Vineyard Christians do. And T.M. Luhrmann, in her new book When God Talks Back, studies how Vineyard Christians know the voice of God
What are the distinguishing features of hearing God? What are the tests for hearing God? How do you know it is “God” and not just your brain talking to itself?
These are the sorts of questions that most interest Luhrmann. As an anthropologist, she explains this hearing-God phenomenon as a “new theory of mind” in which some thoughts are perceived as coming from outside the mind. (Technically, “thoughts” become “perceptions” for those who say they hear from God.)
It all leads to a problem: learning not only to hear things but also to interpret them in such a way that one can know some thoughts are God speaking.
She sketches how this develops: it begins with a yearning, a desire for “more” and this leads to the mental volleyball of going back and forth from “this is goofy” to “this is God.” Theologically, hearing from God requires that a person believe that God speaks and that God speaks to you personally if you will but pay attention and listen, and then develop the skill of knowing when it is God – often leading to a person claiming he or she has learned a divine pattern of communication.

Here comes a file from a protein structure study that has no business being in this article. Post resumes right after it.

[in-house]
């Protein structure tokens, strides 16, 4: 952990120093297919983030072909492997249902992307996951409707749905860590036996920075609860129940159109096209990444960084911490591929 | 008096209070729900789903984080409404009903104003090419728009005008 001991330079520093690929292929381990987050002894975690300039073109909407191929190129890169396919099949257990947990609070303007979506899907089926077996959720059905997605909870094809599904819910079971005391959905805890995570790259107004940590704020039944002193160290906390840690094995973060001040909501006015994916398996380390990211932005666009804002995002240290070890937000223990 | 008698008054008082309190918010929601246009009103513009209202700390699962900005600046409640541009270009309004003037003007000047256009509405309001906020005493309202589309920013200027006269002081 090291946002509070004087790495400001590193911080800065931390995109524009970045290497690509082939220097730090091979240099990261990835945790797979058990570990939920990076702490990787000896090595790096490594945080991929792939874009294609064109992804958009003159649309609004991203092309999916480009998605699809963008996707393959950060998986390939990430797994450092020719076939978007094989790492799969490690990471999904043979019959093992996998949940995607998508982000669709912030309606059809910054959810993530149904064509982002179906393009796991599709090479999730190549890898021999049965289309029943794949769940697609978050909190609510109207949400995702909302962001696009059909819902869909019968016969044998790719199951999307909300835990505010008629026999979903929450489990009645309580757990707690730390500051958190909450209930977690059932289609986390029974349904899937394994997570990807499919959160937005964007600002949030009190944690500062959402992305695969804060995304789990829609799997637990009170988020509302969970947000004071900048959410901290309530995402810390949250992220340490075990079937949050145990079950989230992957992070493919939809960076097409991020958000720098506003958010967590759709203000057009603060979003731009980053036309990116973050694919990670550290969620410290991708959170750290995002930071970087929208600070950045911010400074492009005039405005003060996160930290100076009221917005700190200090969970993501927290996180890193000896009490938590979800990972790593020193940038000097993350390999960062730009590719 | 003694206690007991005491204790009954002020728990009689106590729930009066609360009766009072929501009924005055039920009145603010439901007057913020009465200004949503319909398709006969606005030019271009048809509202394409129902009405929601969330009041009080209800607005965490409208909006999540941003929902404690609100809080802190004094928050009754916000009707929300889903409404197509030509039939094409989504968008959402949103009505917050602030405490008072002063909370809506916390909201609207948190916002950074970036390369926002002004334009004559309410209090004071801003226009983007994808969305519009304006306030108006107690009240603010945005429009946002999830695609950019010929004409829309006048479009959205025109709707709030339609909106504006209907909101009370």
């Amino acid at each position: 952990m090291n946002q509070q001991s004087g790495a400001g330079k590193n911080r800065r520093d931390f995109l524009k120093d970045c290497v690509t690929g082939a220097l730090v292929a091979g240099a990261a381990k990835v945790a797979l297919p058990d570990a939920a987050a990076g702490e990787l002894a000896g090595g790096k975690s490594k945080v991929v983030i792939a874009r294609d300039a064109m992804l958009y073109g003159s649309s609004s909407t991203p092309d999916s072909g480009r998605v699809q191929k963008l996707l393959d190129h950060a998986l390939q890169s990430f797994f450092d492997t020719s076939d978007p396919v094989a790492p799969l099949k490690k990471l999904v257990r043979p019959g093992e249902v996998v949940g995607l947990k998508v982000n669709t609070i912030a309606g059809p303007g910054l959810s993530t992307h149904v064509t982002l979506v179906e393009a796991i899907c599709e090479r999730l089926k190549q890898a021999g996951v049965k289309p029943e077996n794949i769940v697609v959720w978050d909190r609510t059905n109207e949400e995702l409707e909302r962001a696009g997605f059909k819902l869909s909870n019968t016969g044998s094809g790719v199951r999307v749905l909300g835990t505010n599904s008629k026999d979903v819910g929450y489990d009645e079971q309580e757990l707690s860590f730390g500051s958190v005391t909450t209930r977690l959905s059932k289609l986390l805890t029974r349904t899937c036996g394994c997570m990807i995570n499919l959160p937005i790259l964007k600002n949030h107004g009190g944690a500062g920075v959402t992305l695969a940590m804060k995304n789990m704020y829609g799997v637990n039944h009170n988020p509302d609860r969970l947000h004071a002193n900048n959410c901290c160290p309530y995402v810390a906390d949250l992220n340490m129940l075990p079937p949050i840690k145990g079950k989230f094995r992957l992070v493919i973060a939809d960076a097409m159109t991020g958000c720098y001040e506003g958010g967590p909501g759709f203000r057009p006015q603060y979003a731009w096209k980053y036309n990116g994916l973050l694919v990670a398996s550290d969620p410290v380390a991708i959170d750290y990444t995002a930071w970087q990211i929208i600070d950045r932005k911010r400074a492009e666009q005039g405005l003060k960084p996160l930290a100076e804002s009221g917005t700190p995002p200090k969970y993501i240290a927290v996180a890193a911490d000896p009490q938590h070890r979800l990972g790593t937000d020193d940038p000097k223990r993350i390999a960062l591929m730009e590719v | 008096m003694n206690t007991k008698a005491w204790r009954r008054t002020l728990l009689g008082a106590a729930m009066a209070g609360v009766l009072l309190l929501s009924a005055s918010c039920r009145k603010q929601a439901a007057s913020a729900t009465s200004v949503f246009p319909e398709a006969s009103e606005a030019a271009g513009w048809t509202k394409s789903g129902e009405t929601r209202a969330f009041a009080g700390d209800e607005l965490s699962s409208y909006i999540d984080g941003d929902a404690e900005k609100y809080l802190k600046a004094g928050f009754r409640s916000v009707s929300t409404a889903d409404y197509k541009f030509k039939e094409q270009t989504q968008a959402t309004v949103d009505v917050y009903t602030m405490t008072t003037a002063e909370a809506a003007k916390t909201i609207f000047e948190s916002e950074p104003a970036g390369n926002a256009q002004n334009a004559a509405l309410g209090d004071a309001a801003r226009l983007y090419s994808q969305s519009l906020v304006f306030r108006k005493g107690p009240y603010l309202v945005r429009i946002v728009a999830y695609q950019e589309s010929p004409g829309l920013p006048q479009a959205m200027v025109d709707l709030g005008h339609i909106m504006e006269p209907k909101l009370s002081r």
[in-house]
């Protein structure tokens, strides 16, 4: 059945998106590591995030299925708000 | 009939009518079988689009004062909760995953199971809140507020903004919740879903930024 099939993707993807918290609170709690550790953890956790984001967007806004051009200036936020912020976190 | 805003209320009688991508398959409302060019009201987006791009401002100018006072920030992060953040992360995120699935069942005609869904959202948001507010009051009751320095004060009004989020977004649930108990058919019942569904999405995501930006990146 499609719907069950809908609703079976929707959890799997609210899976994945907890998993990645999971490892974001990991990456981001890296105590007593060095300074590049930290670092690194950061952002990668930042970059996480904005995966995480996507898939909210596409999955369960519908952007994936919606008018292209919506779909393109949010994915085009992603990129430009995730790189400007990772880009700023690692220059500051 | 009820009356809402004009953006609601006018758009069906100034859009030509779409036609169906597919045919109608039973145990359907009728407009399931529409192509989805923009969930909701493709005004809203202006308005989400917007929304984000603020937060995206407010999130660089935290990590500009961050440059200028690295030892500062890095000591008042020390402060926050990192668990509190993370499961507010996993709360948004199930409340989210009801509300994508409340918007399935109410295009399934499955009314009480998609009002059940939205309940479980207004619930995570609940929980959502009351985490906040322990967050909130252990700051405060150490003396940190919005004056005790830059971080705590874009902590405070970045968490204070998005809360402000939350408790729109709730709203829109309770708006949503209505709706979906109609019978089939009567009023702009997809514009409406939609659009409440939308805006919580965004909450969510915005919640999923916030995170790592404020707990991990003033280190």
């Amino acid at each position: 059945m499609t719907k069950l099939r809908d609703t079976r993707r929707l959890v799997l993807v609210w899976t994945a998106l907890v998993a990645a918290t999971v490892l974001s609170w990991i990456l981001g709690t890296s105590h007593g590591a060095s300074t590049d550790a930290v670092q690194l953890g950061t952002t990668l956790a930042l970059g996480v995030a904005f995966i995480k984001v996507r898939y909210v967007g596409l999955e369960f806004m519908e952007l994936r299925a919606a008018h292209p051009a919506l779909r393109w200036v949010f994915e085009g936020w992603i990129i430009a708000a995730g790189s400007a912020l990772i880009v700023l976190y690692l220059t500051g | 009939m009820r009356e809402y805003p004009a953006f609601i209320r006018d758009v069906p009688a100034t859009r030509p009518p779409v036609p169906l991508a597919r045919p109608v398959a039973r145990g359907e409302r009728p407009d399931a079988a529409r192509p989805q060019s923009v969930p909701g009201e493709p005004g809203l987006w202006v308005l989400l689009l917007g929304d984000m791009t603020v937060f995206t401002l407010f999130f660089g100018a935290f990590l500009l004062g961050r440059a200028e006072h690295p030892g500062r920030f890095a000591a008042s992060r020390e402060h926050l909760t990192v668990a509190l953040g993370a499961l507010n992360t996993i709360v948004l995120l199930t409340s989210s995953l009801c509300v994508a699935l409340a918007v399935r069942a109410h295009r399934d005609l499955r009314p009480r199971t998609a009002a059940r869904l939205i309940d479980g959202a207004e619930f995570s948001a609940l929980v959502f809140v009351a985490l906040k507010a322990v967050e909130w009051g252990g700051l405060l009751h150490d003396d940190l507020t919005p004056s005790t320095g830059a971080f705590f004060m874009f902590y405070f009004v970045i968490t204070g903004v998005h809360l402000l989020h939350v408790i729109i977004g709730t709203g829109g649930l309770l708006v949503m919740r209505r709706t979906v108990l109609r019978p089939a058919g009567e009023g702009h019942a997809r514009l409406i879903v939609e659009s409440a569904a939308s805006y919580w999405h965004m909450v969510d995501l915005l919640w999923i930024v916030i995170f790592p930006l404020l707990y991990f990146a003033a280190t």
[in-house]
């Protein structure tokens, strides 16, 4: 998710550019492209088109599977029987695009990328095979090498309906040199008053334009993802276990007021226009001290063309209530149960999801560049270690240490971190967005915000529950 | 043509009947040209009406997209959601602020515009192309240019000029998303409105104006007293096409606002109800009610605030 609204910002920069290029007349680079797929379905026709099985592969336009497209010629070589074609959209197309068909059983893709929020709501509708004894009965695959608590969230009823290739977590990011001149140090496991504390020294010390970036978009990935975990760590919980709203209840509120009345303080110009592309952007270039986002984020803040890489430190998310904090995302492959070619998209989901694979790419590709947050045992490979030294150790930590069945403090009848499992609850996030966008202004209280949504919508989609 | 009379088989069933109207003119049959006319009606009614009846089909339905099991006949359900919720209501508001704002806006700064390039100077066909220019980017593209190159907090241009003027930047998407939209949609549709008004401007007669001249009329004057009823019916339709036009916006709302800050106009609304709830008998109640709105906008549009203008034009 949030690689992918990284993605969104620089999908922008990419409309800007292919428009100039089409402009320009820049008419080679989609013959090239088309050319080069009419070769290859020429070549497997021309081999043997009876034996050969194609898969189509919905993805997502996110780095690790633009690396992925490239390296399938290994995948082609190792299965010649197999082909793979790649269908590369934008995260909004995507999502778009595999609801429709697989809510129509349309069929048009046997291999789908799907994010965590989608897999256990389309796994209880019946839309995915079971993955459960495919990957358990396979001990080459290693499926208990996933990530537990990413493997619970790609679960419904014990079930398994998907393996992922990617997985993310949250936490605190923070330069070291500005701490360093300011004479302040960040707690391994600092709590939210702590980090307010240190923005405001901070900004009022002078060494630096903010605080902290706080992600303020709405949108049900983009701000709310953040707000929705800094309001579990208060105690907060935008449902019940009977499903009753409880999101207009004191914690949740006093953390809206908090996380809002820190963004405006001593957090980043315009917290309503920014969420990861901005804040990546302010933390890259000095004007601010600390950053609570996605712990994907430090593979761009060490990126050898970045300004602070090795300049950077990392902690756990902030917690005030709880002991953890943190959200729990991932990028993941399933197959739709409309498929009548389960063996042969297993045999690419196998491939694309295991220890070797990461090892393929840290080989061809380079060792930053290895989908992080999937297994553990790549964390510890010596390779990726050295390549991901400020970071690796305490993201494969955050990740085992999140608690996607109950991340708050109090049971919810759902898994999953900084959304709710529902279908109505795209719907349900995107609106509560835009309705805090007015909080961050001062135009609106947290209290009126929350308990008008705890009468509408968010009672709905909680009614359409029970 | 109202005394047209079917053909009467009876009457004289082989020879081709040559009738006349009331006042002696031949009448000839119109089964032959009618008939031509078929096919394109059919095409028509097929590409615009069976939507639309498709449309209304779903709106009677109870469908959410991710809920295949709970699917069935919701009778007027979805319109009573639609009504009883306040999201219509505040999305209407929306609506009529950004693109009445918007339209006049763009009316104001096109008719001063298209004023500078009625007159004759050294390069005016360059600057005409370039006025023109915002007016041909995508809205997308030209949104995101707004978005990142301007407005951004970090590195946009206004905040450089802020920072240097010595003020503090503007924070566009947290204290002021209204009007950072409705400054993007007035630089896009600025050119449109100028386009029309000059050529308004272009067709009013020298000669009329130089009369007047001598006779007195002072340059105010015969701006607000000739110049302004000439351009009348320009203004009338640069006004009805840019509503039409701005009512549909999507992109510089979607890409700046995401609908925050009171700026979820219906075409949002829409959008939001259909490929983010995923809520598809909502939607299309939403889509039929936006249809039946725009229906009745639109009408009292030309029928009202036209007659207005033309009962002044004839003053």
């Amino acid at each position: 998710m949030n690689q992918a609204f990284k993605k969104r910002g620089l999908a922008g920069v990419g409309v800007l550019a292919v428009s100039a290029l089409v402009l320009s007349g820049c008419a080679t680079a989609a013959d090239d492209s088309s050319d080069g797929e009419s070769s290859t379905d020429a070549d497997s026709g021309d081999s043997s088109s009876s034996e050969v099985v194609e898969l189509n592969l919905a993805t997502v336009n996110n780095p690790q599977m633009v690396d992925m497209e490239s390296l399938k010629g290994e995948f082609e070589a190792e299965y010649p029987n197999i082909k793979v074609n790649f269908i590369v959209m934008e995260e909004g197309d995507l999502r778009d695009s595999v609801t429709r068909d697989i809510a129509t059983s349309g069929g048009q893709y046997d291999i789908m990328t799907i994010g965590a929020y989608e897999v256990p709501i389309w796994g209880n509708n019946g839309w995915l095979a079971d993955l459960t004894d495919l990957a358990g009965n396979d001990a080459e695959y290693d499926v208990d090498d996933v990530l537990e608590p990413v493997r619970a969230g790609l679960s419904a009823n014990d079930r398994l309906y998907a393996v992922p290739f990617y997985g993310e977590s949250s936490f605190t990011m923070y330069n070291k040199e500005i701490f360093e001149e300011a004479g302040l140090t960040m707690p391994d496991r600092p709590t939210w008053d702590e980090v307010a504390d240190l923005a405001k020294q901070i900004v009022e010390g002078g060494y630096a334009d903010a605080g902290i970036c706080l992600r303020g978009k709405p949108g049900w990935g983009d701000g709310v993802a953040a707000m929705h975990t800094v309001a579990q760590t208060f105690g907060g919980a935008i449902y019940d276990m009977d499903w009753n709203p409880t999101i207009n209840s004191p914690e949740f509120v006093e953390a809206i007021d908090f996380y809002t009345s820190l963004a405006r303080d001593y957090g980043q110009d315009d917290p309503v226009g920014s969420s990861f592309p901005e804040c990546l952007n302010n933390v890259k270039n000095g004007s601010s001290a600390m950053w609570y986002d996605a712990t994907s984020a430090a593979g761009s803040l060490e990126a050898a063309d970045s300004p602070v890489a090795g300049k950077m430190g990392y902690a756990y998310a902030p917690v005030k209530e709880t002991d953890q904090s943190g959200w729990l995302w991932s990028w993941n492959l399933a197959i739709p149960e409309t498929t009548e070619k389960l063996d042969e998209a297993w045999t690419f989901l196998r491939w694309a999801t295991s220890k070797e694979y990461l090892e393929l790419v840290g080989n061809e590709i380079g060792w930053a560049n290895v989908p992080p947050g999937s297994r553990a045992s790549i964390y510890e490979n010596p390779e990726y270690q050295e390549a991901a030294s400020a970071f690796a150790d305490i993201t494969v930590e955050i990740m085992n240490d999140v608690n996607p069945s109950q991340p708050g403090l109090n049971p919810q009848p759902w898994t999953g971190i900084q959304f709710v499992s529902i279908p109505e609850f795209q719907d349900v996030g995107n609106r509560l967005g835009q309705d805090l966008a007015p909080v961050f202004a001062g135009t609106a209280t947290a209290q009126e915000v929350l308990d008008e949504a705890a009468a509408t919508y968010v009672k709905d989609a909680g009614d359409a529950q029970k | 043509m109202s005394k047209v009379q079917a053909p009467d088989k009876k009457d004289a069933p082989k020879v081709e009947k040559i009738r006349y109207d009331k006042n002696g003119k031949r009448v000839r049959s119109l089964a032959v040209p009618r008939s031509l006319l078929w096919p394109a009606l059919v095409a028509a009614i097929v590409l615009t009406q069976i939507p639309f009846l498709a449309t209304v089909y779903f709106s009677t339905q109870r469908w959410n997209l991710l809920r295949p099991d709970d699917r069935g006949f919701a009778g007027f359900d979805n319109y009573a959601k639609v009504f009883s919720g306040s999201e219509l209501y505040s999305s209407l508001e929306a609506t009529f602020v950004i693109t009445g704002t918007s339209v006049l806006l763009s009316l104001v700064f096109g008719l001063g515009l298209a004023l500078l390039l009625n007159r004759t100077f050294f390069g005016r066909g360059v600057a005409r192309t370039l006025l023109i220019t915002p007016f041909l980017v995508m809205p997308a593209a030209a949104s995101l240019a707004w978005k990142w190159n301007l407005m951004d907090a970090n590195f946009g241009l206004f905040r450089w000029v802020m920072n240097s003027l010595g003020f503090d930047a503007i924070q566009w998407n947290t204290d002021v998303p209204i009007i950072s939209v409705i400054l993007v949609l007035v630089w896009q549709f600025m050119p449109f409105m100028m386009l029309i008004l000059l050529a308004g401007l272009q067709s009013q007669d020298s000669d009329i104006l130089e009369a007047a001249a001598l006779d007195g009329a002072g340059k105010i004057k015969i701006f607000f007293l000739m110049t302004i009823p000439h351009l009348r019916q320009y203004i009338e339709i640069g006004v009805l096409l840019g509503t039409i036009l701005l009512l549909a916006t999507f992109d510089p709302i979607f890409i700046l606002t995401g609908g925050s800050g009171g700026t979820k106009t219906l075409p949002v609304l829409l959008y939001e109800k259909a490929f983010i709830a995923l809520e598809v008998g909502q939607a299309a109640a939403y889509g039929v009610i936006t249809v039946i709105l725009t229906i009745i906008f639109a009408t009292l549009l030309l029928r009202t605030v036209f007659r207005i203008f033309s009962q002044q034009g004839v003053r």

The breakthrough for Vineyard folks often occurs when a coincidental experience is so powerfully “not me” or “from outside” that they know it had to be God, and this leads to a great sensitivity. Journaling one’s prayers is common for those who hear God.
How do such folks recognize God?
1. In prayer.
2. Through circumstances.
3. Through Scripture: reading the Bible becomes a conversation.
4. Through dreams.
But how do you know it is God? She has detected four essential “tests” for detecting a voice from God:
1. Whether what you heard was the kind of thing you would say. If so, it is not from God or may not be from God; it is you
2. Whether what you heard is the kind of thing God would say, and here she is speaking of the importance of the Scripture test.
3. Whether what you heard is confirmed through circumstances or through the witness of other Christians who pray.
4. A feeling of peace that confirms what one has heard.
Of course, there are some less general and more private experiences or tests: like goosebumps, feeling warm, images, etc, that many describe when they experience God speaking to them.
It all takes persistence and patience, and it is often accompanied by a lack of absolute certainty.